John Legend and Chrissy Teigen selling penthouse apartments in Nolita

Celebrity couple seeks $18M for contiguous apartments with giant roof deck

Chrissy Teigen and John Legend with 374 Broome Street (Credit: Karwai Tang/Getty Images; Google Maps)
Chrissy Teigen and John Legend are selling their two apartments at the Brewster Carriage House. (Credit: Karwai Tang/Getty Images; Google Maps)

Legend has it they’re going to sell.

Celebrity super-couple John Legend and Chrissy Teigen are looking to sell two apartments they own in Nolita, the Wall Street Journal is reporting.

According to the newspaper, the “All of Me” crooner and his cookbook-author wife are looking for $18 million for the two penthouse apartments in the Brewster Carriage House, a 19th-century built landmark.

The two contiguous apartments were purchased by the couple in 2018 and 2020 for $9.02 million and $7.7 million respectively, according to the newspaper, and they had planned to combine the two units into one. But those plans changed when the couple determined they would be spending most of their time in Los Angeles.

“We’ve realized that because of work and everything, we’re really mostly going to be in Los Angeles, so we’re going to focus our home-building energy and renovation energy on what we’re doing in L.A.,” Legend told the newspaper.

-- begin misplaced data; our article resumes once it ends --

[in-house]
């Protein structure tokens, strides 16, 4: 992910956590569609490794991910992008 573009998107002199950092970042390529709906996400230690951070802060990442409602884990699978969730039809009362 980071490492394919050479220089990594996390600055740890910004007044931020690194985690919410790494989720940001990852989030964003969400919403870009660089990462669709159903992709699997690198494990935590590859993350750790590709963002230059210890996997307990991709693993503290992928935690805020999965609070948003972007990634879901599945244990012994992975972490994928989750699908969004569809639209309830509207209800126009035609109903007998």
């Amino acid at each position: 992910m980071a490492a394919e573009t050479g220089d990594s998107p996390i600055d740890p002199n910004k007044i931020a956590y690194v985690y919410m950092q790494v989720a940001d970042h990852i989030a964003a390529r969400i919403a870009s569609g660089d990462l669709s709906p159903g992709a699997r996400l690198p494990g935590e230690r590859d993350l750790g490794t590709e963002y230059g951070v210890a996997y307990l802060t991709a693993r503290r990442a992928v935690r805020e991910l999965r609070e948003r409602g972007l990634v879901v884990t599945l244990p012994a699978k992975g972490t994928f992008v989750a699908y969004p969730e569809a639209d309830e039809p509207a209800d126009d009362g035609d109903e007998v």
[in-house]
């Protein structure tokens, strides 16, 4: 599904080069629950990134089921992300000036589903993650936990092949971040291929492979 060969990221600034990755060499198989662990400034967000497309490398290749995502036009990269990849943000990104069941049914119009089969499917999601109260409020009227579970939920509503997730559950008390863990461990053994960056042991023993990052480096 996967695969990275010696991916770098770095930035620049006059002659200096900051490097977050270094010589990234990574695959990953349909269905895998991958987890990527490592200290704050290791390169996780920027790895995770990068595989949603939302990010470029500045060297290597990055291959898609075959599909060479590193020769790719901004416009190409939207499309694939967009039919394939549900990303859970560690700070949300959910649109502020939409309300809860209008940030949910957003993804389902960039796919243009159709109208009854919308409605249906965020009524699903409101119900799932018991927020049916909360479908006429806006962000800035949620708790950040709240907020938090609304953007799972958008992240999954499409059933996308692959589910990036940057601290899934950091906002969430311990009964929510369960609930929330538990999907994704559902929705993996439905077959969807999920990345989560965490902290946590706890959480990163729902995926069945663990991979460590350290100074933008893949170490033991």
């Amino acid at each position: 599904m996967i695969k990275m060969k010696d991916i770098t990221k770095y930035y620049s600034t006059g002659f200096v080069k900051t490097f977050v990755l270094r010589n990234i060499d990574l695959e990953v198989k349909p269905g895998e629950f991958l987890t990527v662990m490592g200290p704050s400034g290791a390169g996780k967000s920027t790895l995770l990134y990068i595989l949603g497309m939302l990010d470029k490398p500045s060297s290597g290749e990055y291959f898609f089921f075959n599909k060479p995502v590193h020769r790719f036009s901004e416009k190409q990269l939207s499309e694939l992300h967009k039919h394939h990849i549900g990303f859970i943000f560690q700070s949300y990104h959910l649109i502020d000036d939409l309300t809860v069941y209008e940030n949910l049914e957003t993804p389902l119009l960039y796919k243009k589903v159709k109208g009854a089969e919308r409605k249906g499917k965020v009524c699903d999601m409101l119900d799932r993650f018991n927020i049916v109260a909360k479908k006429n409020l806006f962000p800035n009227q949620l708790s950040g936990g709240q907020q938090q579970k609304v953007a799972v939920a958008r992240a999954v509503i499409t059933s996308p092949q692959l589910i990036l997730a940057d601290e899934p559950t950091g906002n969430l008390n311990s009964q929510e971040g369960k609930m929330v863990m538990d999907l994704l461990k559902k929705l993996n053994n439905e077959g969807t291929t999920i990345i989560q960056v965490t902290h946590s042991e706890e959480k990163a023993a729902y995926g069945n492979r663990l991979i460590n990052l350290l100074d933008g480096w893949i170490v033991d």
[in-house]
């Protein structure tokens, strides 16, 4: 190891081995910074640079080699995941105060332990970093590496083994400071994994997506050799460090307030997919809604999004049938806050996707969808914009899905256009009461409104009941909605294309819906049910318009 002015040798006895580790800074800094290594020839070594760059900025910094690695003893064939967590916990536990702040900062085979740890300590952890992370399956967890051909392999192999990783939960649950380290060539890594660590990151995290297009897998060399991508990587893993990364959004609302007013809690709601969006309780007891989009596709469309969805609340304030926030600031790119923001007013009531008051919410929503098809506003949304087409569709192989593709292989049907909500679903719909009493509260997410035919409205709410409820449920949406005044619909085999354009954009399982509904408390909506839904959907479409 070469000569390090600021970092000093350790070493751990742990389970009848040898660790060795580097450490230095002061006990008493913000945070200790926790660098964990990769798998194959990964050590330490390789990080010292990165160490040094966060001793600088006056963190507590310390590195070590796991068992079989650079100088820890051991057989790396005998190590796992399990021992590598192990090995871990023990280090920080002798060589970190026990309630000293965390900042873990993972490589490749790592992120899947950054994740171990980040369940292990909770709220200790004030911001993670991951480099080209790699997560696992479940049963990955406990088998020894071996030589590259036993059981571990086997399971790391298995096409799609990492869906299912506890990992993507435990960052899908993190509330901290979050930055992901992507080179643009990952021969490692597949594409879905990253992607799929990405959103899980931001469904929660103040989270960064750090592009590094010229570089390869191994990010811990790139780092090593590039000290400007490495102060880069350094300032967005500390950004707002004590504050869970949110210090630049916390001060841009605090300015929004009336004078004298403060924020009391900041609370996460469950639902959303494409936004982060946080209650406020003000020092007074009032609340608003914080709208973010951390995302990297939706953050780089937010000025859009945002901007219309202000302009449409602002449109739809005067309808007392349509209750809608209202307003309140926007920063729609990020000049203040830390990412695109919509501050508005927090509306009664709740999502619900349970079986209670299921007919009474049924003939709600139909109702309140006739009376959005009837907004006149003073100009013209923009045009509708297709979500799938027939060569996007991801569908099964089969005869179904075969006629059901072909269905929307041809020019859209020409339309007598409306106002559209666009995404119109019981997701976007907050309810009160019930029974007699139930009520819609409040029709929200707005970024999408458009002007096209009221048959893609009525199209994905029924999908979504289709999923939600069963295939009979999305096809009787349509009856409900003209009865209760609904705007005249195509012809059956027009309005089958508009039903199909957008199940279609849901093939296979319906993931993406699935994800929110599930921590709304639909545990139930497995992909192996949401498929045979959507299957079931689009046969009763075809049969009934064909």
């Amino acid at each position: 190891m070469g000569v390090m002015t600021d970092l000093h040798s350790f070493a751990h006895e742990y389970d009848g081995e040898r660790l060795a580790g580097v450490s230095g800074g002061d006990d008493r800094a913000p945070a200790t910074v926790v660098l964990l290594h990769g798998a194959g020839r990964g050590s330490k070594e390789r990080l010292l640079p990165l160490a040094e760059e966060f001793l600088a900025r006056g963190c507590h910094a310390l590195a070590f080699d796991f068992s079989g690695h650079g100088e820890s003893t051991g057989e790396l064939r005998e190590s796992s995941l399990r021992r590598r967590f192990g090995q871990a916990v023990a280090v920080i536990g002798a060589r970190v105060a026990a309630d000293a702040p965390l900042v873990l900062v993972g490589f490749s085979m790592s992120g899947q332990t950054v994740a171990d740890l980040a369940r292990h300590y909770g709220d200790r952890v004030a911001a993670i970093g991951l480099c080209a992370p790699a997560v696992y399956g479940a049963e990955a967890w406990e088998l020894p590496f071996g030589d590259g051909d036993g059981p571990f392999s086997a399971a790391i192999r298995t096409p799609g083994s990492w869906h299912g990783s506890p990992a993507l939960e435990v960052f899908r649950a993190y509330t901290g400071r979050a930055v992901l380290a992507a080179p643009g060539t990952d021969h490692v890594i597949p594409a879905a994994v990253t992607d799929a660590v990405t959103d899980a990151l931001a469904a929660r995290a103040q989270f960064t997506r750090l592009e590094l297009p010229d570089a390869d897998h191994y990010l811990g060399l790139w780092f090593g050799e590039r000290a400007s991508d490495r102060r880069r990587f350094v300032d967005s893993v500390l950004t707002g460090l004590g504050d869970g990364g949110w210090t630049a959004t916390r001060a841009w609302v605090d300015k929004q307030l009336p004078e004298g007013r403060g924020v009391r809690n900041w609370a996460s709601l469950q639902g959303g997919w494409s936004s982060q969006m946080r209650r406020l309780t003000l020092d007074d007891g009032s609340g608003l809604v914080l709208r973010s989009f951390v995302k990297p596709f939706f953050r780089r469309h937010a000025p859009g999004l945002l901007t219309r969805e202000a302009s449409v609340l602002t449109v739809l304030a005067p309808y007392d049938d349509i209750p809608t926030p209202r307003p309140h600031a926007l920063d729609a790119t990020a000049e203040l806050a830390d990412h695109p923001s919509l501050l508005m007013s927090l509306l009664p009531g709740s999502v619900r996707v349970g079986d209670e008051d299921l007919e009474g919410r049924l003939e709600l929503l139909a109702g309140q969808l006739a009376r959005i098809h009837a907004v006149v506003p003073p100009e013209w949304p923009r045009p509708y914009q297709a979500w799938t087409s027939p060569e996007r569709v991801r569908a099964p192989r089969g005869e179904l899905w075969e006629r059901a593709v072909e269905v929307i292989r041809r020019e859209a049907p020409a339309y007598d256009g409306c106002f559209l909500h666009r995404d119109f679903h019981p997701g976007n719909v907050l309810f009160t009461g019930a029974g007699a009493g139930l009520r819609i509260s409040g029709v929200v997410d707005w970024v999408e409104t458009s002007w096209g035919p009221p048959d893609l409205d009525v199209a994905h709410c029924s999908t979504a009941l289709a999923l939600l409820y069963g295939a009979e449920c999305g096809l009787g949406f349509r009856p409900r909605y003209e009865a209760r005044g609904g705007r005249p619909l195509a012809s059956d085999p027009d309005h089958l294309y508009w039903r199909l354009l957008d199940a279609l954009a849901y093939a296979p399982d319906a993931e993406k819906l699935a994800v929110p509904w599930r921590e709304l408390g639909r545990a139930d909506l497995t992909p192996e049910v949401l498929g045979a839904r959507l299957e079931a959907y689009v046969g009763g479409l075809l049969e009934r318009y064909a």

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The two apartments add up to 6,200 square feet of space and include six bedrooms, listing agent Noble Black of Douglas Elliman told the publication. It features three gas fireplaces, radiant heat flooring in the bathrooms, several skylights, white oak flooring, a wine refrigerator and a 3,300 square-foot private roof deck with its own irrigation system and grill.

But to get full access to the roof, both apartments need to be purchased together, the publication reports.

The building was once the home of carriage manufacturer Brewster and Co., and was converted to condos about a decade ago, Black told the publication.

But the couple added they are not intending to leave New York City altogether, and want to purchase a new home there that is move-in ready.

“We love being there,” he told the Journal. “But we’re just not there enough to justify putting in the time and energy to combine apartments.”

[Wall Street Journal] — Vince DiMiceli